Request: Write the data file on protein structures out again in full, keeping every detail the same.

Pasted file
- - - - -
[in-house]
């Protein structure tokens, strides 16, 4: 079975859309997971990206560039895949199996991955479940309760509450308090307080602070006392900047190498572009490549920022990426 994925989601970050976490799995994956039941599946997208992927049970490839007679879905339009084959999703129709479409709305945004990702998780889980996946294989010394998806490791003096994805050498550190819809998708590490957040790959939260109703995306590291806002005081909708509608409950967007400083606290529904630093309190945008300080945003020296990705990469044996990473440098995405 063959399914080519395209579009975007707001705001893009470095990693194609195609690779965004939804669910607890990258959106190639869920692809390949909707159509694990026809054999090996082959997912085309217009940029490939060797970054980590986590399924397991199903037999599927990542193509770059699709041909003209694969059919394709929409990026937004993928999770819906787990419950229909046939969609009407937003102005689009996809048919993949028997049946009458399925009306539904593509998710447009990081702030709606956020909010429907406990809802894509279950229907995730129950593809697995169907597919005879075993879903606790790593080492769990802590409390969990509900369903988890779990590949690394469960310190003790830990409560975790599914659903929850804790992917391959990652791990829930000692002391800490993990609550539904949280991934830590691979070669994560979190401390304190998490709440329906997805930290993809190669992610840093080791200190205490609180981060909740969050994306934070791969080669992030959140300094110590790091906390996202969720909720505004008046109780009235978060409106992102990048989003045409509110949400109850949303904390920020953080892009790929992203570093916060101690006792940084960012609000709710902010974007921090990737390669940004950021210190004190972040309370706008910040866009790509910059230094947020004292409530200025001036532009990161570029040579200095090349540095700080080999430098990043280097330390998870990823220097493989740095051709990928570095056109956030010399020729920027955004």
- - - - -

[in-house]
């Protein structure tokens, strides 16, 4: 079975859309997971990206560039895949199996991955479940309760509450308090307080602070006392900047190498572009490549920022990426 994925989601970050976490799995994956039941599946997208992927049970490839007679879905339009084959999703129709479409709305945004990702998780889980996946294989010394998806490791003096994805050498550190819809998708590490957040790959939260109703995306590291806002005081909708509608409950967007400083606290529904630093309190945008300080945003020296990705990469044996990473440098995405 063959399914080519395209579009975007707001705001893009470095990693194609195609690779965004939804669910607890990258959106190639869920692809390949909707159509694990026809054999090996082959997912085309217009940029490939060797970054980590986590399924397991199903037999599927990542193509770059699709041909003209694969059919394709929409990026937004993928999770819906787990419950229909046939969609009407937003102005689009996809048919993949028997049946009458399925009306539904593509998710447009990081702030709606956020909010429907406990809802894509279950229907995730129950593809697995169907597919005879075993879903606790790593080492769990802590409390969990509900369903988890779990590949690394469960310190003790830990409560975790599914659903929850804790992917391959990652791990829930000692002391800490993990609550539904949280991934830590691979070669994560979190401390304190998490709440329906997805930290993809190669992610840093080791200190205490609180981060909740969050994306934070791969080669992030959140300094110590790091906390996202969720909720505004008046109780009235978060409106992102990048989003045409509110949400109850949303904390920020953080892009790929992203570093916060101690006792940084960012609000709710902010974007921090990737390669940004950021210190004190972040309370706008910040866009790509910059230094947020004292409530200025001036532009990161570029040579200095090349540095700080080999430098990043280097330390998870990823220097493989740095051709990928570095056109956030010399020729920027955004």